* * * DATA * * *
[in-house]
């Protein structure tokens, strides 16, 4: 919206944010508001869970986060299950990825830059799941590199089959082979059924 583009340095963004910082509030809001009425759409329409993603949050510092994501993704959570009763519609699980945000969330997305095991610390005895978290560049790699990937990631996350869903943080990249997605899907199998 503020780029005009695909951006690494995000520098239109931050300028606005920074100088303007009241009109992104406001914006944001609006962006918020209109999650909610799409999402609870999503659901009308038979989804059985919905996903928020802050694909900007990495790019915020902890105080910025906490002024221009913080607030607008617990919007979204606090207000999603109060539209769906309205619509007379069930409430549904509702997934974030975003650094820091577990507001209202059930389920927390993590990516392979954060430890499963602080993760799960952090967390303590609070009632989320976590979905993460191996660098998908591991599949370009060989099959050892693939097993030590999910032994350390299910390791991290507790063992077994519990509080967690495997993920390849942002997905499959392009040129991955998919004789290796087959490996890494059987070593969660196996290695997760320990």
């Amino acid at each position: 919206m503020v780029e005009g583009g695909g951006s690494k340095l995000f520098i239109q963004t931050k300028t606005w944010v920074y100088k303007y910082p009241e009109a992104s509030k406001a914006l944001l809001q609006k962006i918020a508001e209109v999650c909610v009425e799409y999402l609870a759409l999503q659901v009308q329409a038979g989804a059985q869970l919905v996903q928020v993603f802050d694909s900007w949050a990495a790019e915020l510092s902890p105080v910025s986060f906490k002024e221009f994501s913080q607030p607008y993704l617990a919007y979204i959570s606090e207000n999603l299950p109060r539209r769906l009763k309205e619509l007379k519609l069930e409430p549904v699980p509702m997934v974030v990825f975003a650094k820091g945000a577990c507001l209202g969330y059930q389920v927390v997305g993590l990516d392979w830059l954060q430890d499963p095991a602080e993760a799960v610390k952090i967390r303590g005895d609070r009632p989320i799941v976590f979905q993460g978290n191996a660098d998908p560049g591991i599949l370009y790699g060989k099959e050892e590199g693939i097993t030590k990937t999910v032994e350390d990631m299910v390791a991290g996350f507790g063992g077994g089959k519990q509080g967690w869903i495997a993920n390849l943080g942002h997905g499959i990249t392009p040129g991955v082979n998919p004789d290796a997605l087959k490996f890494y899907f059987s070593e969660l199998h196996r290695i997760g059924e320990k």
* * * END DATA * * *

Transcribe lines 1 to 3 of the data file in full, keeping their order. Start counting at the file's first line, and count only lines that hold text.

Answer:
[in-house]
């Protein structure tokens, strides 16, 4: 919206944010508001869970986060299950990825830059799941590199089959082979059924 583009340095963004910082509030809001009425759409329409993603949050510092994501993704959570009763519609699980945000969330997305095991610390005895978290560049790699990937990631996350869903943080990249997605899907199998 503020780029005009695909951006690494995000520098239109931050300028606005920074100088303007009241009109992104406001914006944001609006962006918020209109999650909610799409999402609870999503659901009308038979989804059985919905996903928020802050694909900007990495790019915020902890105080910025906490002024221009913080607030607008617990919007979204606090207000999603109060539209769906309205619509007379069930409430549904509702997934974030975003650094820091577990507001209202059930389920927390993590990516392979954060430890499963602080993760799960952090967390303590609070009632989320976590979905993460191996660098998908591991599949370009060989099959050892693939097993030590999910032994350390299910390791991290507790063992077994519990509080967690495997993920390849942002997905499959392009040129991955998919004789290796087959490996890494059987070593969660196996290695997760320990």
């Amino acid at each position: 919206m503020v780029e005009g583009g695909g951006s690494k340095l995000f520098i239109q963004t931050k300028t606005w944010v920074y100088k303007y910082p009241e009109a992104s509030k406001a914006l944001l809001q609006k962006i918020a508001e209109v999650c909610v009425e799409y999402l609870a759409l999503q659901v009308q329409a038979g989804a059985q869970l919905v996903q928020v993603f802050d694909s900007w949050a990495a790019e915020l510092s902890p105080v910025s986060f906490k002024e221009f994501s913080q607030p607008y993704l617990a919007y979204i959570s606090e207000n999603l299950p109060r539209r769906l009763k309205e619509l007379k519609l069930e409430p549904v699980p509702m997934v974030v990825f975003a650094k820091g945000a577990c507001l209202g969330y059930q389920v927390v997305g993590l990516d392979w830059l954060q430890d499963p095991a602080e993760a799960v610390k952090i967390r303590g005895d609070r009632p989320i799941v976590f979905q993460g978290n191996a660098d998908p560049g591991i599949l370009y790699g060989k099959e050892e590199g693939i097993t030590k990937t999910v032994e350390d990631m299910v390791a991290g996350f507790g063992g077994g089959k519990q509080g967690w869903i495997a993920n390849l943080g942002h997905g499959i990249t392009p040129g991955v082979n998919p004789d290796a997605l087959k490996f890494y899907f059987s070593e969660l199998h196996r290695i997760g059924e320990k």